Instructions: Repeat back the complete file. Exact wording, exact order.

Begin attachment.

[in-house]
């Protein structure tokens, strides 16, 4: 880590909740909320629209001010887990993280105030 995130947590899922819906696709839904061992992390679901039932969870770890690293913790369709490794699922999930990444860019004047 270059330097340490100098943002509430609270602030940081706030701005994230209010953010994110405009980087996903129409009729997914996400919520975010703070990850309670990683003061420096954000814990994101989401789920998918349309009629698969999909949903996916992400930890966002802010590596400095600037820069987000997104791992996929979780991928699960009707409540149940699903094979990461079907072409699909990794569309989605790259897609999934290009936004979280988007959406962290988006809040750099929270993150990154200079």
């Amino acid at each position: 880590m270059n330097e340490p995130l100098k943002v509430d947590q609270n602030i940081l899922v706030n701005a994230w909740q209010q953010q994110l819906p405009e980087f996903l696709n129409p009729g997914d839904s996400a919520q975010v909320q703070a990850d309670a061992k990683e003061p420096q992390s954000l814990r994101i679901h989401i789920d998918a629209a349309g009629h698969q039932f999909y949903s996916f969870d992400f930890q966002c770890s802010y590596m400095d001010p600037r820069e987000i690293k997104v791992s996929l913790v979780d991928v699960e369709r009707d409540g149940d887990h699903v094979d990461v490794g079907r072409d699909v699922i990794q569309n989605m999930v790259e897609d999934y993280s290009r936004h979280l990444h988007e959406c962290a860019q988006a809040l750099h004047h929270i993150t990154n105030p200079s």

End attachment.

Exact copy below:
[in-house]
């Protein structure tokens, strides 16, 4: 880590909740909320629209001010887990993280105030 995130947590899922819906696709839904061992992390679901039932969870770890690293913790369709490794699922999930990444860019004047 270059330097340490100098943002509430609270602030940081706030701005994230209010953010994110405009980087996903129409009729997914996400919520975010703070990850309670990683003061420096954000814990994101989401789920998918349309009629698969999909949903996916992400930890966002802010590596400095600037820069987000997104791992996929979780991928699960009707409540149940699903094979990461079907072409699909990794569309989605790259897609999934290009936004979280988007959406962290988006809040750099929270993150990154200079």
């Amino acid at each position: 880590m270059n330097e340490p995130l100098k943002v509430d947590q609270n602030i940081l899922v706030n701005a994230w909740q209010q953010q994110l819906p405009e980087f996903l696709n129409p009729g997914d839904s996400a919520q975010v909320q703070a990850d309670a061992k990683e003061p420096q992390s954000l814990r994101i679901h989401i789920d998918a629209a349309g009629h698969q039932f999909y949903s996916f969870d992400f930890q966002c770890s802010y590596m400095d001010p600037r820069e987000i690293k997104v791992s996929l913790v979780d991928v699960e369709r009707d409540g149940d887990h699903v094979d990461v490794g079907r072409d699909v699922i990794q569309n989605m999930v790259e897609d999934y993280s290009r936004h979280l990444h988007e959406c962290a860019q988006a809040l750099h004047h929270i993150t990154n105030p200079s």